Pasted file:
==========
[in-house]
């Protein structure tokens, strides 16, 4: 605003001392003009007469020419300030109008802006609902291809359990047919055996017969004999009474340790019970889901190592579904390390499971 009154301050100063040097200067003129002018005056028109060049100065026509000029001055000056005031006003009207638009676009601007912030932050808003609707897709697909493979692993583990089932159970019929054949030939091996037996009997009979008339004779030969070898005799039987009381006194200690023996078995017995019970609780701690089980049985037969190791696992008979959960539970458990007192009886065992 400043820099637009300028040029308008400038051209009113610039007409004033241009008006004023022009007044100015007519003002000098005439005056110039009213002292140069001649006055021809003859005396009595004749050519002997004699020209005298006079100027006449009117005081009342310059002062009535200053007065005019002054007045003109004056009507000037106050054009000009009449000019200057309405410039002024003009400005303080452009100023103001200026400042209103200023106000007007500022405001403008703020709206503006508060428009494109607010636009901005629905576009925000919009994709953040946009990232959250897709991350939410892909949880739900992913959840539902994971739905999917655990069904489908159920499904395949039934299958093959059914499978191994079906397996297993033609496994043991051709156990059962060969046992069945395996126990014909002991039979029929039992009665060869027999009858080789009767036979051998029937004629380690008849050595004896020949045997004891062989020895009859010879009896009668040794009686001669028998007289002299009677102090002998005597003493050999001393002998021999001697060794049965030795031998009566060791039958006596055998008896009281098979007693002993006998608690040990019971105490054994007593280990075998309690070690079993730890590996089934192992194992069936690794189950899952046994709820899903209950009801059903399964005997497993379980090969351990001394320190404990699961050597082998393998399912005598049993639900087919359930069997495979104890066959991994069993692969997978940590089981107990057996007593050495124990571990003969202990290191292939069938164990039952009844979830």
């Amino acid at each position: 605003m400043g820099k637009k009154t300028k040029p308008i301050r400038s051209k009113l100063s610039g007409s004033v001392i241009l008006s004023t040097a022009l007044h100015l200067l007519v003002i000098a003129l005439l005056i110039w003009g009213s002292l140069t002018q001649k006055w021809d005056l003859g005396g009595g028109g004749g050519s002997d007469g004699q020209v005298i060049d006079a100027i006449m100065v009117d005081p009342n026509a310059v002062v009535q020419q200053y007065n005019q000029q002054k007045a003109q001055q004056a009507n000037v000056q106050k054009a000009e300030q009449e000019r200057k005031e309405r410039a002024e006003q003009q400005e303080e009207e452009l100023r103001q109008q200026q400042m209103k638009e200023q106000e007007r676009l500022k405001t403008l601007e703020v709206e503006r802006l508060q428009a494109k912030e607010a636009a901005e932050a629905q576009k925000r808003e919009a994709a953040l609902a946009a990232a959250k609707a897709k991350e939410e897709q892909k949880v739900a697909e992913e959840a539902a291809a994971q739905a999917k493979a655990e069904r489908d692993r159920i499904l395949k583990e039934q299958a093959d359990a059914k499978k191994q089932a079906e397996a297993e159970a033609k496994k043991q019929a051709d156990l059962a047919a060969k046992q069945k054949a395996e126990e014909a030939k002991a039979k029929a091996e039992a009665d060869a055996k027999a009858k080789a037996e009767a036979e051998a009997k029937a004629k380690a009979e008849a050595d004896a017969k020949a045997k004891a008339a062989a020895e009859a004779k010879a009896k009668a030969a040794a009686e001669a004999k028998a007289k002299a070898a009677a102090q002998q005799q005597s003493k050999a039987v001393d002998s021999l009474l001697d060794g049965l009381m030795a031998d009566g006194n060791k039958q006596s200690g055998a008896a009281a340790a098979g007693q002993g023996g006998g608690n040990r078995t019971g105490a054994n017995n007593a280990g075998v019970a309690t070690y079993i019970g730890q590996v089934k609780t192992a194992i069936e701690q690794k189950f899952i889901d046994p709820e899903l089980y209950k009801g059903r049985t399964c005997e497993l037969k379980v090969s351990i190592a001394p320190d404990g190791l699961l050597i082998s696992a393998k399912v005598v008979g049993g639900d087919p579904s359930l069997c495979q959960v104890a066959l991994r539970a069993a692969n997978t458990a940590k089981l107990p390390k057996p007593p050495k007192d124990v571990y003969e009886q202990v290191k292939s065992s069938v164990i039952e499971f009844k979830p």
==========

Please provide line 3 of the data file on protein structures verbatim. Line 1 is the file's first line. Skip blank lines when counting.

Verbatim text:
């Amino acid at each position: 605003m400043g820099k637009k009154t300028k040029p308008i301050r400038s051209k009113l100063s610039g007409s004033v001392i241009l008006s004023t040097a022009l007044h100015l200067l007519v003002i000098a003129l005439l005056i110039w003009g009213s002292l140069t002018q001649k006055w021809d005056l003859g005396g009595g028109g004749g050519s002997d007469g004699q020209v005298i060049d006079a100027i006449m100065v009117d005081p009342n026509a310059v002062v009535q020419q200053y007065n005019q000029q002054k007045a003109q001055q004056a009507n000037v000056q106050k054009a000009e300030q009449e000019r200057k005031e309405r410039a002024e006003q003009q400005e303080e009207e452009l100023r103001q109008q200026q400042m209103k638009e200023q106000e007007r676009l500022k405001t403008l601007e703020v709206e503006r802006l508060q428009a494109k912030e607010a636009a901005e932050a629905q576009k925000r808003e919009a994709a953040l609902a946009a990232a959250k609707a897709k991350e939410e897709q892909k949880v739900a697909e992913e959840a539902a291809a994971q739905a999917k493979a655990e069904r489908d692993r159920i499904l395949k583990e039934q299958a093959d359990a059914k499978k191994q089932a079906e397996a297993e159970a033609k496994k043991q019929a051709d156990l059962a047919a060969k046992q069945k054949a395996e126990e014909a030939k002991a039979k029929a091996e039992a009665d060869a055996k027999a009858k080789a037996e009767a036979e051998a009997k029937a004629k380690a009979e008849a050595d004896a017969k020949a045997k004891a008339a062989a020895e009859a004779k010879a009896k009668a030969a040794a009686e001669a004999k028998a007289k002299a070898a009677a102090q002998q005799q005597s003493k050999a039987v001393d002998s021999l009474l001697d060794g049965l009381m030795a031998d009566g006194n060791k039958q006596s200690g055998a008896a009281a340790a098979g007693q002993g023996g006998g608690n040990r078995t019971g105490a054994n017995n007593a280990g075998v019970a309690t070690y079993i019970g730890q590996v089934k609780t192992a194992i069936e701690q690794k189950f899952i889901d046994p709820e899903l089980y209950k009801g059903r049985t399964c005997e497993l037969k379980v090969s351990i190592a001394p320190d404990g190791l699961l050597i082998s696992a393998k399912v005598v008979g049993g639900d087919p579904s359930l069997c495979q959960v104890a066959l991994r539970a069993a692969n997978t458990a940590k089981l107990p390390k057996p007593p050495k007192d124990v571990y003969e009886q202990v290191k292939s065992s069938v164990i039952e499971f009844k979830p």